If you’re reading this article, you already understand the importance of proper editing — how it strengthens conversions and brand image for your company or your client’s company. These tips for editing business content will hopefully improve both the quality and the process of editing within your organization.
1. Procedural Business Editing Tips
- Separate the editing function from the proofreading function. They are two different things. Editing involves checking for clarity, conciseness, voice, proper sentence structure and other qualitative elements. Proofreading is more technical, dealing with the details of grammar, punctuation and style. You may have the same person do both types of work, but the timing of the two functions is different — keep reading.
- Don’t turn over copy to clients or internal reviewers/approvers until the content has gone through a thorough editing. This way, client/internal reviewers can focus on what you really want them to — factual accuracy, proper use of terminology and proper representation of the brand. If you make it clear these are the areas you want reviewed, you’ll save them time and save yourself time by not having to deal with issues of clarity, conciseness, etc., that are better left to the professional editors and content marketing team.
- Proofread content at the end of the creative process, after the copy has gone through all rounds of editing and review. Ideally, the proofreader is the last person to touch the content before it goes to the graphic designer, web designer or developer for conversion into a PDF, HTML page, infographic, etc. The problem with premature proofreading: If further edits are made after proofreading, chances are good new errors will appear with no opportunity for correction before publication.
- A common hole in the editing process is when content is changed/updated after publication. For instance, a company decides to update its website’s product pages and sends updated content directly from a product line specialist to the developer. People often don’t think to edit these updates, especially if they are small, piecemeal changes. However, the cumulative impact of this oversight is content that was once nearly perfect and now full of mistakes.
- A common point of friction in editing is when graphic or web designers need copy changes to accommodate line-length/character limitations in their design templates. For instance, an infographic with columns of a particular width may require a subtitle to be reduced from 30 to 25 characters. These types of issues are almost unavoidable, but it’s a great help when the editor understands the design requirements for the final copy in advance.
- Always edit to an accepted standard. Without a standard, there will be no final arbiter of editing decisions, lengthening the decision-making process and making consistency impossible. For most businesses, the AP Stylebook works wonderfully. Some enterprises or types of content require other, more specialized editing standards, for instance:
- Academic fields often use The Chicago Manual of Style.
- Psychiatric writing uses standards defined by the American Psychological Association (APA).
- Many other types of medical writing use the AMA Manual of Style.
- Research papers/white papers are often edited using the MLA Style Manual.
2. Qualitative Business Editing Tips
- Subject matter experts should review content (see item No. 2 in the first section), but not edit it. Editors should be trained in editing! Look for people with a journalism degree and/or on-the-job editing experience.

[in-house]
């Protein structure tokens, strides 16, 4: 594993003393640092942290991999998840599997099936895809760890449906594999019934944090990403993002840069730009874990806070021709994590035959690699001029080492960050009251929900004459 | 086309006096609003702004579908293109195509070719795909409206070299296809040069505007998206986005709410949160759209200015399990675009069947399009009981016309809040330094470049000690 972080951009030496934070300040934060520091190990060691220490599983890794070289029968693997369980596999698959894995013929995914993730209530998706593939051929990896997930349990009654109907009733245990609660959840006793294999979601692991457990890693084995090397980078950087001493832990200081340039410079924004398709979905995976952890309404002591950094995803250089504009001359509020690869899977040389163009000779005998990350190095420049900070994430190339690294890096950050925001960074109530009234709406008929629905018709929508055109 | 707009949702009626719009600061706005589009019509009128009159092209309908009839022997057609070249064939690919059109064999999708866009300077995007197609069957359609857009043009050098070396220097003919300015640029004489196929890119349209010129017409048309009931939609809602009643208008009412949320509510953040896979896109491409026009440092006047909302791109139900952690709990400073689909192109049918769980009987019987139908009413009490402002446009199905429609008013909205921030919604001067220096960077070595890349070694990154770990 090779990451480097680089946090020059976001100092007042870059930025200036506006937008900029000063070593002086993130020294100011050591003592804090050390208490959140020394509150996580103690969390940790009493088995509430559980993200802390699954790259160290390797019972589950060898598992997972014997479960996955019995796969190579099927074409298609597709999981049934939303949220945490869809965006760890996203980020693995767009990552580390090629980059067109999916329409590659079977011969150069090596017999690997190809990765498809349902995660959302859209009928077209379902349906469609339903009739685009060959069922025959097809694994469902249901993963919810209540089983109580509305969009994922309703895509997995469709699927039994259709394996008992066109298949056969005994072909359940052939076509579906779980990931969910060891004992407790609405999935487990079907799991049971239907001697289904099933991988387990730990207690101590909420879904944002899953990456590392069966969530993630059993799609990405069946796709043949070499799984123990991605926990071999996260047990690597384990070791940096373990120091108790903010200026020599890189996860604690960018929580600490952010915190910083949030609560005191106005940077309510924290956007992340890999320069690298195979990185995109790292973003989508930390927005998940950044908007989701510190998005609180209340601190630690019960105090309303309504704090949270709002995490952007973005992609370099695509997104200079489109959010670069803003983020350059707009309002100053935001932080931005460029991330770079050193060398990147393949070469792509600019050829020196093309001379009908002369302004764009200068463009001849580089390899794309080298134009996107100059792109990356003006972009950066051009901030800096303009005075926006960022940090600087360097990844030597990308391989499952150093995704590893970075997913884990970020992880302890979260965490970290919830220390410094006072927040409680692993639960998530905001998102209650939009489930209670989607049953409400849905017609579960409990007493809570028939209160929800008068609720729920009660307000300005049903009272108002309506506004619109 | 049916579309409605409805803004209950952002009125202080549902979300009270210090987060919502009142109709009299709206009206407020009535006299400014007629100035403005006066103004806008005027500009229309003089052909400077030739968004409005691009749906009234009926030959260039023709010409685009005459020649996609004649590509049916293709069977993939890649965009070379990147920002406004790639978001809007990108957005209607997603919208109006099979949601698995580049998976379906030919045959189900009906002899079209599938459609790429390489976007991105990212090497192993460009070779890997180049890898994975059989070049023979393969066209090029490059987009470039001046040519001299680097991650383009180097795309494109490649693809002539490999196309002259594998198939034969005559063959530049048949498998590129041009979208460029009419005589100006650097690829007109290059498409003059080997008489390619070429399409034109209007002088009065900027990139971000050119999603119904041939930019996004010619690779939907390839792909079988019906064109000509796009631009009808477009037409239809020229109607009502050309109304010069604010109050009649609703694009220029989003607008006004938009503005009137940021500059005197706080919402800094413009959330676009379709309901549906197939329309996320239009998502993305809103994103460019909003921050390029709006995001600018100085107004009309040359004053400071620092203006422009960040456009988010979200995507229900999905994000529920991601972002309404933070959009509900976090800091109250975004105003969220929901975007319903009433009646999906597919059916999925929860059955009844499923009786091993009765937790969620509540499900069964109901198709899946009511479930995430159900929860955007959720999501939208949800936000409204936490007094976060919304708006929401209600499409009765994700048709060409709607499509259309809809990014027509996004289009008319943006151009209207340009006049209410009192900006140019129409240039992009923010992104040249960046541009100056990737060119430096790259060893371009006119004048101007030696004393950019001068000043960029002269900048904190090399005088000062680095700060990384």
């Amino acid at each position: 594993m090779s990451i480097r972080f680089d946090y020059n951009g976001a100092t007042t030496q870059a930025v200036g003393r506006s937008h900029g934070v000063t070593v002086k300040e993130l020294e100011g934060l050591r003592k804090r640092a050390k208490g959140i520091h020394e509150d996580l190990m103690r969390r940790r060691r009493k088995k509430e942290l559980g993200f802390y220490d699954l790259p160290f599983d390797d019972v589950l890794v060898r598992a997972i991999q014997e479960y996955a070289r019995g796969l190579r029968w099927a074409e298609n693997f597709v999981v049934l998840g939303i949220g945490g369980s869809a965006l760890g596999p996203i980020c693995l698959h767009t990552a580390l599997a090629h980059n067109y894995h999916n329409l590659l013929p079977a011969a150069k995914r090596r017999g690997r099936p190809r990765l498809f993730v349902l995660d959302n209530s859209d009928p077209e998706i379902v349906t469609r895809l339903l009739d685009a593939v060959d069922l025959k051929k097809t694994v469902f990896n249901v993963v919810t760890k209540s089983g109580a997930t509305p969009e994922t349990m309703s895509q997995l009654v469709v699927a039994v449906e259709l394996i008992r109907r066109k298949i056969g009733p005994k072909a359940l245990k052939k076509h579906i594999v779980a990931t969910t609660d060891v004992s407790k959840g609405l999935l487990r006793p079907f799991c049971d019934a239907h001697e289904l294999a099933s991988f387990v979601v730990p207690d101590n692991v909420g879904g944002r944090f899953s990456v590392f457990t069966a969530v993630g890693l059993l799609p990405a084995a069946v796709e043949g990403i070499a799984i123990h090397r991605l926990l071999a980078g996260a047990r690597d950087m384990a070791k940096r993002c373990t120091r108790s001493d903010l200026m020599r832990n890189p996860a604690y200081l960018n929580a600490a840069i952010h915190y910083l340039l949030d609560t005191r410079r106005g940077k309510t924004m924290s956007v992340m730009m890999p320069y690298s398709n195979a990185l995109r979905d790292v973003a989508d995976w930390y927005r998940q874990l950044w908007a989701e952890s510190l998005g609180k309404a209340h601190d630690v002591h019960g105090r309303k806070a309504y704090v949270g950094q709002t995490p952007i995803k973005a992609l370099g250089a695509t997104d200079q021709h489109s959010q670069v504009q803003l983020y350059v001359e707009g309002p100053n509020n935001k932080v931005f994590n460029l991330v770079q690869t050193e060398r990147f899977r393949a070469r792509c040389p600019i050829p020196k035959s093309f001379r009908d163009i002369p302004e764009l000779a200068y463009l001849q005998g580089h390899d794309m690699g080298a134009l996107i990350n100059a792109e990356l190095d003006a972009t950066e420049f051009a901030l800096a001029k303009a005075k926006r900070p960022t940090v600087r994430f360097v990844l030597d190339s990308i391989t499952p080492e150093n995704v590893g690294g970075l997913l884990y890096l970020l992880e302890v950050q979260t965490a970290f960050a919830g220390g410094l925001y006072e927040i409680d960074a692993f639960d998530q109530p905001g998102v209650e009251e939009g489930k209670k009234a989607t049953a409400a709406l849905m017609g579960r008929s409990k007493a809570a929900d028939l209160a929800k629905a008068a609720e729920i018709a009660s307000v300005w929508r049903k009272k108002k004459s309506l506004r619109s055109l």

- Writers, even great writers, aren’t necessarily competent editors. In fact, most great writers rely on great editors to maximize the quality of their work.
- Editors must have an understanding of the company’s business, industry and audiences (customers, prospects, employees, etc.). Without a feel for these things, the editor will be helpless to identify flaws in the content’s brand presentation; degree of complexity/simplicity; and descriptions of products, services and customer issues. True, internal/client reviewers can catch these mistakes, or many of them, but this slows down the process and excessively burdens people with many other priorities. Clients will also become irritated if they are continually seeing a need for extensive editing in content their agency is submitting — the problem here, of course, is that the agency may end up getting fired.
- For large assignments such as 50 new website pages, edit and submit a sampling of pages to reviewers before writing the entire job. This way, if there are fundamental approval issues, they can be resolved by the writer(s) and editor before too much work has been done. And, once again, this approach makes it easier on the reviewers as the project moves forward.
- Along the same lines of making the job easier, work with and hire writers with the ability to learn. From an editing and approval standpoint, the job should get easier and easier as the writer continues to produce content for an organization. If the writer turns in content with the same errors over and over, frustration will set in.
- To help writers with their learning curve, editors should show them all of the edits. This is extremely important. If writers lack feedback, they won’t know where they went wrong, and have no way of improving their work.
Editors are in a tough position. They have to make difficult decisions, often under deadline pressure, and have to hash out occasional emotional issues at both ends (with writers and reviewers) while maintaining healthy working relationships with all parties. Having a well-thought-out process and approaching quality issues in a way that makes it easy for all parties to succeed helps enormously. The payoff is content that rises above the norm, catching the attention of prospects and turning them into customers.